Suffolk Church Burglary Arrest Shines Spotlight On Addiction Treatment

WEST ISLIP, N.Y. (CBSNewYork) — There are thoughts of hope and healing at a Long Island parish Tuesday as a heroin addict, accused of robbing Our Lady of Lourdes in Suffolk County four times, had his day in court.

For Monsignor Brian McNamara, it’s a time of reflection as children learn the meaning of Easter and parishioners attend Masses for Holy Week.

“Many people who have spoken to me feel bad about the guy, that he had to stoop to this,” Msgr. McNamara tells CBS2’s Jennifer McLogan. “We certainly are praying for him.”

McNamara is referring to Michael Fredericks — the suspect in multiple burglaries at the Catholic church who was caught on surveillance tape, police say.

Fredericks has been charged with four counts of third degree burglary in connection to the crimes.

Prosecutors say Fredericks confessed to the break-ins, seeking cash for heroin and in the process stealing hundreds of dollars intended for the poor. Authorities say he was non-violent and not confrontational.

But it’s a thin line to cross into violence. Police point to addict David Laffer, who killed four people inside a Medford Pharmacy, and Christopher Dimeo, who robbed and killed three jewelers to feed a heroin habit.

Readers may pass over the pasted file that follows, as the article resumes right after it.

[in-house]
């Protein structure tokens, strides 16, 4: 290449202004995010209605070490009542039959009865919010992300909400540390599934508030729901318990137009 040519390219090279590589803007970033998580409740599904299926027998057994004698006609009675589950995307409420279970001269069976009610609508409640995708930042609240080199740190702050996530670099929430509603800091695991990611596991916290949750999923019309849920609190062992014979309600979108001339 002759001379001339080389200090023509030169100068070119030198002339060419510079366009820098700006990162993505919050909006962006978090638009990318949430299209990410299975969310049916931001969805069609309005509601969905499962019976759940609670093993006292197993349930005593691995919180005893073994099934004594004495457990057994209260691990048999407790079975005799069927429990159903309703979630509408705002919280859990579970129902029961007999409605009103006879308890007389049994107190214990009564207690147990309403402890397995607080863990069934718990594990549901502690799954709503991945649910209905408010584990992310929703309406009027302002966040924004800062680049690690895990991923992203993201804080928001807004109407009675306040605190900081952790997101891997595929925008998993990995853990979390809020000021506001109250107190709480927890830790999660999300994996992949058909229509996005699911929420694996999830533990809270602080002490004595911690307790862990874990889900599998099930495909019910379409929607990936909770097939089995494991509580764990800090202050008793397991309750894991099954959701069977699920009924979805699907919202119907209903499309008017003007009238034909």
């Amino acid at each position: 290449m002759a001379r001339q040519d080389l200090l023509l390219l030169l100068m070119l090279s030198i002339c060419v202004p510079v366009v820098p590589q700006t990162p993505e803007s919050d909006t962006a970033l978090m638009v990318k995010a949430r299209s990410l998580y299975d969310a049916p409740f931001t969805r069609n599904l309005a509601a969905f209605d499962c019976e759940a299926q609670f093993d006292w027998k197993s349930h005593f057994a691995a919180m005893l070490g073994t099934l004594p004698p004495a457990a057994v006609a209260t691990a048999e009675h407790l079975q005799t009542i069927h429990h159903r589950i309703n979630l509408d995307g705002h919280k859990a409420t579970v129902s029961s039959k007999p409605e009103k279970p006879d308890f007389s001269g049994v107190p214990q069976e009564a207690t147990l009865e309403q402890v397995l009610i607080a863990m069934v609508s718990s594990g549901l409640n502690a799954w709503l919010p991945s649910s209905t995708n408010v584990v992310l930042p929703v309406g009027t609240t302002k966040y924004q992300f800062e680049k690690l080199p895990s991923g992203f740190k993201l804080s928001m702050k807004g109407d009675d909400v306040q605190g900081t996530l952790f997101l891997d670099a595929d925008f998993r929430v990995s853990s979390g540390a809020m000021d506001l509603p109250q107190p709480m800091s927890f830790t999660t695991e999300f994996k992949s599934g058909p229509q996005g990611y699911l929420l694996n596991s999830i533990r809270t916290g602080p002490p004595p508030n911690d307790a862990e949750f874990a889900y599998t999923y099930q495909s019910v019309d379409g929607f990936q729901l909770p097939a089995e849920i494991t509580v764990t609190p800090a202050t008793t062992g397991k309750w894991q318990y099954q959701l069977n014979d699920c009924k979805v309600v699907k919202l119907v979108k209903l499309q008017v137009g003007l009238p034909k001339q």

CBS2’s Carolyn Gusoff reports over 1,000 calls per month from desperate addicts and their families are pouring into the Long Island Council on Alcoholism and Drug Dependence.

Social worker Reisa Berg says there’s an intense cycle of guilt and shame associated with addiction.

Leaders in Long Island saw 500 overdose deaths last year, with another 800 lives saved by Narcan.

Yet this is their tree of hope.

“To help people, whether it’s a priest reaching out to a parishioner or someone we see on the street,” LICADD Executive Director Steven Chassman said. “We have outreach teams that go out and we approach people. We don’t tell them to get off drugs — we offer them basic human needs first; detox, inpatient, outpatient, food, shelter, clothing.”

Then, he says, they integrate healthy coping skills — which means aiding the church suspect.

“This doesn’t have to be the end of the story for him,” Msgr. McNamara said. “He has redemption around the corner for him. He just has to reach out and grab that redemption. That’s really what Holy Week is about.”

Once the alleged church burglar is able to make bail, and before the trial begins, a family friend tells CBS2 their number one goal is to get him help for his heroin habit.

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